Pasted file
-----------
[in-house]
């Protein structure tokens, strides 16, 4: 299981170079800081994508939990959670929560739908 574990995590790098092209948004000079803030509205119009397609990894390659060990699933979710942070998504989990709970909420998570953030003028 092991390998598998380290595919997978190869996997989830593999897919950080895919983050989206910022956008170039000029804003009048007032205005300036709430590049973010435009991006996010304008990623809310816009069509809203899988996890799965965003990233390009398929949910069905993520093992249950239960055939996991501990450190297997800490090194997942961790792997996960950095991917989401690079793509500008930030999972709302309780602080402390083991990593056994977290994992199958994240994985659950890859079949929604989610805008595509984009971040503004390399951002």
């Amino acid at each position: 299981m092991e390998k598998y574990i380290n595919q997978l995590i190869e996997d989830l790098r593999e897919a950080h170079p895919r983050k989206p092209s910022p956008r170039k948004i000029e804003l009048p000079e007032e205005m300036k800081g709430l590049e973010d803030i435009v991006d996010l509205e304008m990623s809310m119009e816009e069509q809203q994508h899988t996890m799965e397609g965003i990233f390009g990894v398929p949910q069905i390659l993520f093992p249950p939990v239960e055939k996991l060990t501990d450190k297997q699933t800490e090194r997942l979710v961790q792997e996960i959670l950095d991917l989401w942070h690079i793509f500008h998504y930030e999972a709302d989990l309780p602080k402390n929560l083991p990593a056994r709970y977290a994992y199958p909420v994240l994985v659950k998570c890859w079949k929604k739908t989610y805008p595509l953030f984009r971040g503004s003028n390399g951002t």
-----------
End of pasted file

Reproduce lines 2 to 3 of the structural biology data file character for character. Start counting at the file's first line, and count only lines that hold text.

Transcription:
């Protein structure tokens, strides 16, 4: 299981170079800081994508939990959670929560739908 574990995590790098092209948004000079803030509205119009397609990894390659060990699933979710942070998504989990709970909420998570953030003028 092991390998598998380290595919997978190869996997989830593999897919950080895919983050989206910022956008170039000029804003009048007032205005300036709430590049973010435009991006996010304008990623809310816009069509809203899988996890799965965003990233390009398929949910069905993520093992249950239960055939996991501990450190297997800490090194997942961790792997996960950095991917989401690079793509500008930030999972709302309780602080402390083991990593056994977290994992199958994240994985659950890859079949929604989610805008595509984009971040503004390399951002």
């Amino acid at each position: 299981m092991e390998k598998y574990i380290n595919q997978l995590i190869e996997d989830l790098r593999e897919a950080h170079p895919r983050k989206p092209s910022p956008r170039k948004i000029e804003l009048p000079e007032e205005m300036k800081g709430l590049e973010d803030i435009v991006d996010l509205e304008m990623s809310m119009e816009e069509q809203q994508h899988t996890m799965e397609g965003i990233f390009g990894v398929p949910q069905i390659l993520f093992p249950p939990v239960e055939k996991l060990t501990d450190k297997q699933t800490e090194r997942l979710v961790q792997e996960i959670l950095d991917l989401w942070h690079i793509f500008h998504y930030e999972a709302d989990l309780p602080k402390n929560l083991p990593a056994r709970y977290a994992y199958p909420v994240l994985v659950k998570c890859w079949k929604k739908t989610y805008p595509l953030f984009r971040g503004s003028n390399g951002t």